Palestinian dates

In the area between Jericho and the northern part of the Westbank there are an estimated 150.000 date palm trees on 20.000 dunum of land (2000 hectare / 5000 acre). Worldwide there are about 600 different varieties. The most famous one in Palestine is the medjool date. The name in Arabic means ‘unknown’, because it is unknown where this date tree originated. The other well known date that grows in Palestine is the Barhi date, named after hot wind. The date palm trees grow very well in the Jordan valley, because of its hot and dry climate and its high oxygen level, being several hundred meters below sea level.

Medjool date palm tree in Auja, Palestine

Date palm trees

The origins of the palm tree are from the Persian and Arabian gulf. Cultivation of the date palm trees started around 6000 BC.

Date palm trees can get about 100 years old before they die. The first fifteen years are the most productive years. The date palm trees grow up to around 23 meters (75 feet) and they have big palm leaves with big thorns that are poisonous. It is very important that the workers who climb up in the palm trees to pollinate and to harvest, are very careful not to touch the thorns. The thorns are 8 to 10 centimeters long and they can easily pierce through a tractor tire.

There are female and male palm trees. The male hormone is used for pollination. For the medjool date palm trees, the pollination has to be done manually. Each male tree can pollinate about 40 to 50 female palm trees. The other kinds of date palm trees are pollinated naturally, by bees. The dates come only from the female date trees.

Palestinian medjool dates in muslin bag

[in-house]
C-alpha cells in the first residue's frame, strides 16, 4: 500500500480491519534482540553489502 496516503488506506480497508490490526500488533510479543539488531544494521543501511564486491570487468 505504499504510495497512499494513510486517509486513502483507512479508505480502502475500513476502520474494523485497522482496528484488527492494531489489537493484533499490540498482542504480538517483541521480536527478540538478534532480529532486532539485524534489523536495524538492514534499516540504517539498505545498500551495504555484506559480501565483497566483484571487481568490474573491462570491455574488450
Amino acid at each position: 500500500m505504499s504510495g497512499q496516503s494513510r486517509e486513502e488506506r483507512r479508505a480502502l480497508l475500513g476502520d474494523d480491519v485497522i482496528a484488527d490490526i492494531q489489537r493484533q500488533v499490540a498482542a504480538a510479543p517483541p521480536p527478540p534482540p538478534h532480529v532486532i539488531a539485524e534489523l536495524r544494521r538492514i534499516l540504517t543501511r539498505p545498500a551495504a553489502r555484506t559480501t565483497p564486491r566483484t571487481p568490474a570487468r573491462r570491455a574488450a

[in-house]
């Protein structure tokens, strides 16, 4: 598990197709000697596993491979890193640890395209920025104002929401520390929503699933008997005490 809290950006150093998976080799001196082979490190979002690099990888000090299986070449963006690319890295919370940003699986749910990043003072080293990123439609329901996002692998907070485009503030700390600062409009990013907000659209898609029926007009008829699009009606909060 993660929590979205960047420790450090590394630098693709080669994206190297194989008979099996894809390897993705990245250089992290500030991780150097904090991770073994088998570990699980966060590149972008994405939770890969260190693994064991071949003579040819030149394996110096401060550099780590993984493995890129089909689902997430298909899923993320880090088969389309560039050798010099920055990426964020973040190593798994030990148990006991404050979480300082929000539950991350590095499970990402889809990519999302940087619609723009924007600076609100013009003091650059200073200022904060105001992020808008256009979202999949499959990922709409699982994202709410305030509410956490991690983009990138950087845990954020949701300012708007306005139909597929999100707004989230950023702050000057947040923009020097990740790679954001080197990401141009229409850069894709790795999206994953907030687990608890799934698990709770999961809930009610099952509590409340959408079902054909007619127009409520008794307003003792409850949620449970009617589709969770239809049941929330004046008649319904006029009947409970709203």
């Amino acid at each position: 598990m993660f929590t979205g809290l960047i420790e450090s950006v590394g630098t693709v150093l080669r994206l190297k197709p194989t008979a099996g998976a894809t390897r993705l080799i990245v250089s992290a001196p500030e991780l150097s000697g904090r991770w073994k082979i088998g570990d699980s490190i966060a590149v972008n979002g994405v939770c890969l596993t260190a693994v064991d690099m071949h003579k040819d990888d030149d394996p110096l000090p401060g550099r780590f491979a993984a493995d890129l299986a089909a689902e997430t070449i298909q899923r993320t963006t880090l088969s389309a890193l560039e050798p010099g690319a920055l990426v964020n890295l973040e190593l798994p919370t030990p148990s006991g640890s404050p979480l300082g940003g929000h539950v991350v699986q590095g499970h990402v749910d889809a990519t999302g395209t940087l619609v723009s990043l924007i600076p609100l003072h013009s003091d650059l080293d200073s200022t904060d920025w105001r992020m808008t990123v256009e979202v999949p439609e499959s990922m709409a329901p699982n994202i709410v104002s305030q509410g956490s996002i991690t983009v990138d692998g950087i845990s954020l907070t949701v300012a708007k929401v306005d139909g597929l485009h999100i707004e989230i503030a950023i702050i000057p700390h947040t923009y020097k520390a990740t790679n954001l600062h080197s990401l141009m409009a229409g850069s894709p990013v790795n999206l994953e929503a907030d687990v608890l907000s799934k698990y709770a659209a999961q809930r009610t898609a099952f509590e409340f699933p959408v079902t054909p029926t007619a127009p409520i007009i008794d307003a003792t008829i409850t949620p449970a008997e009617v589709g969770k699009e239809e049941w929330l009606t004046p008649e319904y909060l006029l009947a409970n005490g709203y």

From pollination to harvest of date palm trees

Pollination is done in March. When the pollination was successful, small green buds will start to form that will grow bigger and become yellowish and later turn brownish in color.  The dates grow on strains that hang down in clusters from the tree. When ripe, they are harvested manually. The farmers and the workers do not shake the trees. The dates are very soft when they are ripe and they have to be handled with great care. For the harvest the workers use muslin bags that are carefully wrapped around the cluster. The workers climb up in the tree on ladders and harvest with buckets. The harvest time is in September and October.

Harvest on Palestinian Jamileh date farm in Auja Jordan valley Westbank Palestine

From one tree you can harvest between 70 to 100 kilos. You can harvest different sizes from the same tree, from the smallest to the super Jumbo. The official classification for the dates is based on the amount of air inside the fruit and the weight. The super Jumbo, the biggest one, is class one and should weigh more than 30 grams. The air should be less than 0.5%

Jamileh dates in Auja

For this podcast episode I interviewed Jamileh Dajani, the only female date farmer in the Jordan Valley in Palestine. She is running the business with her children, as long as her husband is working abroad. The farm started with fifty palm trees. These produced offshoots that they have replanted and now the farm has 150 palm trees.

The dates at Jamileh’s farm are watered by water from the Auja spring or by water from the well. This water can be a bit salty. This is due to the hot climate and the high level of evaporation and the closeness to the Dead Sea. The date palm tree can bear that salty water.

There are also Israeli settlers who have date plantations on Palestinian land. They use treated water, which makes a difference in taste, according to Jamileh.

Manually harvested dates in Auja Palestine

Jamileh explains that Palestinians face a lot of challenges in exporting their dates. Her small farm does not produce enough to go through the hassle of export, she sells to the local market. And especially during Ramadan and Christmas she is very busy. One of her specialties is the Jamileh Delight, a date stuffed with nuts and dipped in chocolate.

You can find Jamileh dates on Instagram @Jamilehdates